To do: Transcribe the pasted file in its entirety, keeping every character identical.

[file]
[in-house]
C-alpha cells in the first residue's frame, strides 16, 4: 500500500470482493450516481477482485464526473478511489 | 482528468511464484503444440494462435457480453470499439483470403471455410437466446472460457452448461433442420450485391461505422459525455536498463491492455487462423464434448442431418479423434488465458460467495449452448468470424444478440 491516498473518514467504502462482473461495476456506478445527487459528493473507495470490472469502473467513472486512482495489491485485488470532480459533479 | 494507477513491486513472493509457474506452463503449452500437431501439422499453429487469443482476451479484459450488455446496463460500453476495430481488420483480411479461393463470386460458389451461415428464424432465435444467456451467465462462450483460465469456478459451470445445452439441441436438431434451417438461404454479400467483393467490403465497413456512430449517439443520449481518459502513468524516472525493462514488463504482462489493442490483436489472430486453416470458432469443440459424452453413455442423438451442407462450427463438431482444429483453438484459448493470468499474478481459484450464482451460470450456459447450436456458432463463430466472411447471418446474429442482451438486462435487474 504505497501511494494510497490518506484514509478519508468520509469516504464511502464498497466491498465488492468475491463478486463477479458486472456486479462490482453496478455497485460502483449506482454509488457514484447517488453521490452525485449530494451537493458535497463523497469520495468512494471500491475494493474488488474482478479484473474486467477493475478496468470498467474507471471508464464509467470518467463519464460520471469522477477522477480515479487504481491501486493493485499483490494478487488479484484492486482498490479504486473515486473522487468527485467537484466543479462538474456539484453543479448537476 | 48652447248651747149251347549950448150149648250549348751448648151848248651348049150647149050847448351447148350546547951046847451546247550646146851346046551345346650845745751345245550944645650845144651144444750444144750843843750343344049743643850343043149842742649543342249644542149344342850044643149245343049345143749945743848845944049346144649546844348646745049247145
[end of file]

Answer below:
[in-house]
C-alpha cells in the first residue's frame, strides 16, 4: 500500500470482493450516481477482485464526473478511489 | 482528468511464484503444440494462435457480453470499439483470403471455410437466446472460457452448461433442420450485391461505422459525455536498463491492455487462423464434448442431418479423434488465458460467495449452448468470424444478440 491516498473518514467504502462482473461495476456506478445527487459528493473507495470490472469502473467513472486512482495489491485485488470532480459533479 | 494507477513491486513472493509457474506452463503449452500437431501439422499453429487469443482476451479484459450488455446496463460500453476495430481488420483480411479461393463470386460458389451461415428464424432465435444467456451467465462462450483460465469456478459451470445445452439441441436438431434451417438461404454479400467483393467490403465497413456512430449517439443520449481518459502513468524516472525493462514488463504482462489493442490483436489472430486453416470458432469443440459424452453413455442423438451442407462450427463438431482444429483453438484459448493470468499474478481459484450464482451460470450456459447450436456458432463463430466472411447471418446474429442482451438486462435487474 504505497501511494494510497490518506484514509478519508468520509469516504464511502464498497466491498465488492468475491463478486463477479458486472456486479462490482453496478455497485460502483449506482454509488457514484447517488453521490452525485449530494451537493458535497463523497469520495468512494471500491475494493474488488474482478479484473474486467477493475478496468470498467474507471471508464464509467470518467463519464460520471469522477477522477480515479487504481491501486493493485499483490494478487488479484484492486482498490479504486473515486473522487468527485467537484466543479462538474456539484453543479448537476 | 48652447248651747149251347549950448150149648250549348751448648151848248651348049150647149050847448351447148350546547951046847451546247550646146851346046551345346650845745751345245550944645650845144651144444750444144750843843750343344049743643850343043149842742649543342249644542149344342850044643149245343049345143749945743848845944049346144649546844348646745049247145